Tottenham Hotspur 1:1 Chelsea: Spotlight Match Review

On Sunday, a battle took place in London, as two league powerhouses played an intense match in front of a lively crowd at White Hart Lane. The match ended in a 1-1 draw, as Chelsea squandered a wonderful opportunity to go ahead in stoppage time.

Tottenham v Chelsea Starting Formation

Tottenham Hotspur began the match in the 4-4-2 formation. The most remarkable aspect of the starting eleven was that Spurs were down center backs, with Younas Kaboul and William Gallas both being out with injury. Michael Dawson and Sebastien Bassong started in front of goalkeeper Heurelio Gomes. Jermain Defoe and Roman Pavlyuchenko were strikers.

Carlo Ancelotti started Chelsea in his preferred 4-3-3 attacking form. Ancelotti started the game with Didier Drogba as a substitute, electing instead to have Nicolas Anelka lead the attacking charge. Florent Malouda and Salomon Kalou were the attacking midfielders on the wings. Drogba was one notable named substitute, as well as Frank Lampard who had not played in months.

Chelsea was very concerned with the speed and ability of Gareth Bale to advance down the left wing. Both right back Paulo Ferreira and Kalou had tightly marked Bale throughout the game. With the matchup of 4-3-3 versus 4-4-2, typically the three central midfielders (Essien, Mikel, and Ramires) would outnumber the two for Tottenham (Modric and Palacios). Surprisingly, Modric was effective in getting behind Essien and Ramires, and once he did, he found plenty of room to run up the pitch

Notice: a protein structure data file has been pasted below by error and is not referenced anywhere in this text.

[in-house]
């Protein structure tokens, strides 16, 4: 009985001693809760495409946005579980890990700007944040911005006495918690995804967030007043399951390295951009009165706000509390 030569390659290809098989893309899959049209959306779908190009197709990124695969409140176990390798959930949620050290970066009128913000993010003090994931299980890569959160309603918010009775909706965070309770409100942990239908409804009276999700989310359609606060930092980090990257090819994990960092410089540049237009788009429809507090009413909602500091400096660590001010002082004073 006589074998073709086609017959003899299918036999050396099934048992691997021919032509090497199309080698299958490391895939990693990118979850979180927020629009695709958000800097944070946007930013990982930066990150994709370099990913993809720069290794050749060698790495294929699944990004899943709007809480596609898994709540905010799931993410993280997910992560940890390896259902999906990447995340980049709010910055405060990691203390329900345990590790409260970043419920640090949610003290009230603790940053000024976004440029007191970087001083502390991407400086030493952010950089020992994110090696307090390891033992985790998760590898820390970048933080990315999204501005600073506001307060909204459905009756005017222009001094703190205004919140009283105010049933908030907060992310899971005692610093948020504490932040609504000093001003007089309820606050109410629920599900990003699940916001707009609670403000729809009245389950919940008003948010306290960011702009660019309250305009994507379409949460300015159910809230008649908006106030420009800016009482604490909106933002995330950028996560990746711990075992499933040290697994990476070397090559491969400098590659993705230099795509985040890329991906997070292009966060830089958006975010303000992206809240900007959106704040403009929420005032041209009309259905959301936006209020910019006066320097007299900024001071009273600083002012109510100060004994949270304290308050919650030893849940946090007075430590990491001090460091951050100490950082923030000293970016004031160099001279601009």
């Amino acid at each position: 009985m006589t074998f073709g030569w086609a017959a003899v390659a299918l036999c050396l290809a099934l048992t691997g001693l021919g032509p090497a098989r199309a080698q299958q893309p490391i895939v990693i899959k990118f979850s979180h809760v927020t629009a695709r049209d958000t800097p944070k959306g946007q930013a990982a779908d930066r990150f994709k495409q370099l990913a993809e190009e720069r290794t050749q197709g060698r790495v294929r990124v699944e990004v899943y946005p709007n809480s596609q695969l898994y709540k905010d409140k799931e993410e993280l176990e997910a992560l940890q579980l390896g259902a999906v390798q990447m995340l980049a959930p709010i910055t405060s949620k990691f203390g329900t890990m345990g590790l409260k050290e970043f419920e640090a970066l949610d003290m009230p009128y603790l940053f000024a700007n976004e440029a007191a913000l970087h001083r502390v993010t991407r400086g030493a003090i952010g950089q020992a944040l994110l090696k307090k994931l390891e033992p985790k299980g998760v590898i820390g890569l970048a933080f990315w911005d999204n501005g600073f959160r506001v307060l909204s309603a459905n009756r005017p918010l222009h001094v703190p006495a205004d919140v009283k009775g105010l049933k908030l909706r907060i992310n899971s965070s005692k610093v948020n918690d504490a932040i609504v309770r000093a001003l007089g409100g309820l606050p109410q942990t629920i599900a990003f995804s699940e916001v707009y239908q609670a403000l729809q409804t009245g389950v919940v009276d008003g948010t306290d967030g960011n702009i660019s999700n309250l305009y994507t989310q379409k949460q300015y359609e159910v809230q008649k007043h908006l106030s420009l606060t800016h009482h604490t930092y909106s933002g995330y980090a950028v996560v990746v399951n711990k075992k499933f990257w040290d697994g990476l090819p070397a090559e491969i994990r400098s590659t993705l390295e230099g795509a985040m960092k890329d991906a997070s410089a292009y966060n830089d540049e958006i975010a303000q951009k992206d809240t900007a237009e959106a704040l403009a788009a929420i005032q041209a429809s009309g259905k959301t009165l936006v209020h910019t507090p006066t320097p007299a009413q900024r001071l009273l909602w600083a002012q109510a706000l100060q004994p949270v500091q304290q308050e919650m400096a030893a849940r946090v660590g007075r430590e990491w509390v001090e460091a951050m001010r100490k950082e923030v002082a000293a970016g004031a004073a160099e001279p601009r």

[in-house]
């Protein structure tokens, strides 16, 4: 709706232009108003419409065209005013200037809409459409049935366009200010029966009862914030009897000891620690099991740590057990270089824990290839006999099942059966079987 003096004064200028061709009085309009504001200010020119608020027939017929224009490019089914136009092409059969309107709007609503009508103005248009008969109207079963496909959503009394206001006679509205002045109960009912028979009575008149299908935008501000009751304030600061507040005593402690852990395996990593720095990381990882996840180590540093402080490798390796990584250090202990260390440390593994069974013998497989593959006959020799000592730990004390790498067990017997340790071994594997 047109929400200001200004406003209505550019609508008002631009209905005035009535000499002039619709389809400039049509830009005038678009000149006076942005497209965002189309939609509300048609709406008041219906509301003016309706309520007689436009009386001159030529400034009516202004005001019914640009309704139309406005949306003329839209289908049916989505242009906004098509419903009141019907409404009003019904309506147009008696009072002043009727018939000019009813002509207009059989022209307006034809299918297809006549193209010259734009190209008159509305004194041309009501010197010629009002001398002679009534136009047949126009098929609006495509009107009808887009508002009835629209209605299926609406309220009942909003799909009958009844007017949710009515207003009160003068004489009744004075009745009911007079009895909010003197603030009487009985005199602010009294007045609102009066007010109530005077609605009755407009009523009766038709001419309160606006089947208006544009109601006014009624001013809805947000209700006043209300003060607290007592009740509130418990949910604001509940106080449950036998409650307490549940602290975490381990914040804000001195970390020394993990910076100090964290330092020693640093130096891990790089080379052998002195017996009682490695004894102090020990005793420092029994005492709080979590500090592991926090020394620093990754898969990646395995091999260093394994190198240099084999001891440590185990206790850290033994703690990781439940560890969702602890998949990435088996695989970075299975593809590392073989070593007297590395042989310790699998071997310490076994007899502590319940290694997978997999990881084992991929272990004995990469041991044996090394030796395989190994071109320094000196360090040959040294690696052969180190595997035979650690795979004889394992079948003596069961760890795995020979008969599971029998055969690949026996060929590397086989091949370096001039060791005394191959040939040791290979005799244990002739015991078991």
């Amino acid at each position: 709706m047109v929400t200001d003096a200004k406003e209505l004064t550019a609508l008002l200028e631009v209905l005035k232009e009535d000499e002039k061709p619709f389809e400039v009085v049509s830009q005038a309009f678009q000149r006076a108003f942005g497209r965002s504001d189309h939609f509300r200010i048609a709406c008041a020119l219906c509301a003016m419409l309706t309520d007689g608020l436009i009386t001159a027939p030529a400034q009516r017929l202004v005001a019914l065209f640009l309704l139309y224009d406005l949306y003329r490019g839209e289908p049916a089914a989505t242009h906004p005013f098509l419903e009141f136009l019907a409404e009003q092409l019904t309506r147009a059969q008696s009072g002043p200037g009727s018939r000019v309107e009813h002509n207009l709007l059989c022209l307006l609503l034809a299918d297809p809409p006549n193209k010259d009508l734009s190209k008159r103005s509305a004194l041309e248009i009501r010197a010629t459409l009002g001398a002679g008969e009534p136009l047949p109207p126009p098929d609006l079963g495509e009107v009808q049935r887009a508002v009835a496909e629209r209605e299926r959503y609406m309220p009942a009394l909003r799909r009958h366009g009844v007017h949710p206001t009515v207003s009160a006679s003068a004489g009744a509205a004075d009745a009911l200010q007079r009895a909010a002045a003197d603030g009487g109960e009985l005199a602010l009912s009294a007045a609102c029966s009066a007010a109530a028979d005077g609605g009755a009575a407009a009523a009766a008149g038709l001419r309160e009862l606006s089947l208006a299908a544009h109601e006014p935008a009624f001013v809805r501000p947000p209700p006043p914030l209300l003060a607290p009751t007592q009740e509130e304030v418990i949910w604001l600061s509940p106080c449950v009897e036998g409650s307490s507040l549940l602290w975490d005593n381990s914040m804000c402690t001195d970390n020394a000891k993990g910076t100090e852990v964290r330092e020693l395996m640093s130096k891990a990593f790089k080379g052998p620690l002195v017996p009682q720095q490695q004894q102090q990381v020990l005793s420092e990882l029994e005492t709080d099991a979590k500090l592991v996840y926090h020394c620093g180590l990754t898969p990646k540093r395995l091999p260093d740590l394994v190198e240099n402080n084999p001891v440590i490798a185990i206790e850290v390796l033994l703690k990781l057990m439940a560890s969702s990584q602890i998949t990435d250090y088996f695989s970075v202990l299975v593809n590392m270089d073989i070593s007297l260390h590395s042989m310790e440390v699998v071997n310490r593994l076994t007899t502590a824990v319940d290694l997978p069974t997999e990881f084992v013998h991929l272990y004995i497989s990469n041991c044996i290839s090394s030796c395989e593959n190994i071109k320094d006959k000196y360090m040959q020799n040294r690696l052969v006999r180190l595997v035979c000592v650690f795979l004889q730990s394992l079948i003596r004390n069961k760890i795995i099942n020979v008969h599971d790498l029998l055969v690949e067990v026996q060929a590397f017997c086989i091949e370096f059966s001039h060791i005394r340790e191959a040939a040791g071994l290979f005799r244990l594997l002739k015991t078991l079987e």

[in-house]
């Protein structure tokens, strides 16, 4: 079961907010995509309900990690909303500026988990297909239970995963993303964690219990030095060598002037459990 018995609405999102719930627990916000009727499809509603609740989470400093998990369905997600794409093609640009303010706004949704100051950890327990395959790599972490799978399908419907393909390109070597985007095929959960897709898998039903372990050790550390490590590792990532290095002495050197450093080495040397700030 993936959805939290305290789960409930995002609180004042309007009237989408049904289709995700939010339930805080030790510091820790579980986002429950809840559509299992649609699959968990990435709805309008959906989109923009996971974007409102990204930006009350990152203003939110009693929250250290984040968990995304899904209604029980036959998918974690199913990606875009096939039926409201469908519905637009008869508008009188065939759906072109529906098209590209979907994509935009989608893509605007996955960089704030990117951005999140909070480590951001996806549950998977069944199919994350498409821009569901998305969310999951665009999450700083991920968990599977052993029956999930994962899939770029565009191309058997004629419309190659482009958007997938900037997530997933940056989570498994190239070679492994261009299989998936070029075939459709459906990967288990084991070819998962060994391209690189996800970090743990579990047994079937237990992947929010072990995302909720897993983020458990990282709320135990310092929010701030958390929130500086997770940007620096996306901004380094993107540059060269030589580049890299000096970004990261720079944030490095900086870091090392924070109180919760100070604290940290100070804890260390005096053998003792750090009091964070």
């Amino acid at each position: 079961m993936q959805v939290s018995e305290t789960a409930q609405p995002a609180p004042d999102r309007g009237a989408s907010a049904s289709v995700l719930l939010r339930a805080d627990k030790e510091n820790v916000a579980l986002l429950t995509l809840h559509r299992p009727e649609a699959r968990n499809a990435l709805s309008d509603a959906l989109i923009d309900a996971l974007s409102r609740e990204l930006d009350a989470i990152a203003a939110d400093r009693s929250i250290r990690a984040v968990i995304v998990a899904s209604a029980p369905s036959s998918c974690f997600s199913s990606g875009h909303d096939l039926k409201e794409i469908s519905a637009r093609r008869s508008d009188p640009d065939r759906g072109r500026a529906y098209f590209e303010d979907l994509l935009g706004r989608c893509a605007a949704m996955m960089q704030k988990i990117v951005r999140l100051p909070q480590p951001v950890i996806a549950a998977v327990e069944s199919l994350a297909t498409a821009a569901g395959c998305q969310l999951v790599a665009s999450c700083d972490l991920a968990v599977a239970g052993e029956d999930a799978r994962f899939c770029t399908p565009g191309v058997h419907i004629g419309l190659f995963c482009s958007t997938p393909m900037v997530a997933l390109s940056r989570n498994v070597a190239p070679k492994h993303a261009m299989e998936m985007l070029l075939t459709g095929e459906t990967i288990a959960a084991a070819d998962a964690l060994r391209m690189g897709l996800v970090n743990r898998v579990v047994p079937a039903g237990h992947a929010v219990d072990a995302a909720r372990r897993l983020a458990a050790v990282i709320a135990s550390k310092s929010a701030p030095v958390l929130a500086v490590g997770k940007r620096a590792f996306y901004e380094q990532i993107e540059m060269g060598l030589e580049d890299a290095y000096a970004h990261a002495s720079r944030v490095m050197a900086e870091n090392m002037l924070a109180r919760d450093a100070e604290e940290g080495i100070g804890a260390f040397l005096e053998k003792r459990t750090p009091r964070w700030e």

The scoring opened at the fifteenth minute, as Defoe gathered an Assou-Ekotto pass to the left of the area. He beat Ferreira on a move towards the center, and then passed to Pavlyuchenko at the penalty spot. He touched the ball to his left, and with his left foot stroked the ball past a diving Petr Cech to give Tottenham the 1-0 lead.

Chelsea had several opportunities in the first half, but they were all under duress without much space to maneuver. The Blues had a difficult time getting the ball into dangerous positions. Tottenham was effective in closing down entry into the area, and when crosses were sent towards Anelka, the defenders were deft in clearing balls away from the area.

Ancelotti knew he had to make an adjustment to give his team more options in the scoring area. He brought on Drogba for Mikel, which brought the formation to a 4-4-2 to match Hotspur. This resulted in Chelsea carrying most of the play in the second half. In fact, throughout the game, Chelsea dominated the shots as well as those on goal; Tottenham managed only one shot on goal besides the Pavlyuchenko goal. In addition, Ferreira continued to actively pressure Bale. For a period, the wing midfielder moved to the right hand side of the pitch in order to get away from the heavy marking.

Start Of The Second Half

In the seventieth minute, a goal kick from Cech to Drogba was challenged by Dawson. Drogba was able to chest it on into the area, and he delivered a hard shot which ate up Gomes. He tried to catch the ball, but it deflected over his head, and bounded into the net to knot the score at one.

The second half progressed in a flurry. Both sides defended and countered off their opponent’s overcommitment.  Among the substitutions in the second half included Lampard, who entered for Malouda in the 78th minute. The end-to-end action was dizzying at times, and you thought that the free flow would result in a deciding goal. No one would have predicted the run of events that would lead to the result.

A ball into the box was chased by both Ramires and Gomes. The Chelsea midfielder arrived ahead of the keeper, and the resulting collision left the referee no choice but to award a penalty to Chelsea.  Drogba was charged to take the penalty kick. His shot was well-struck, but the placement was not good enough. Gomes guessed correctly and preserved the tie for Tottenham.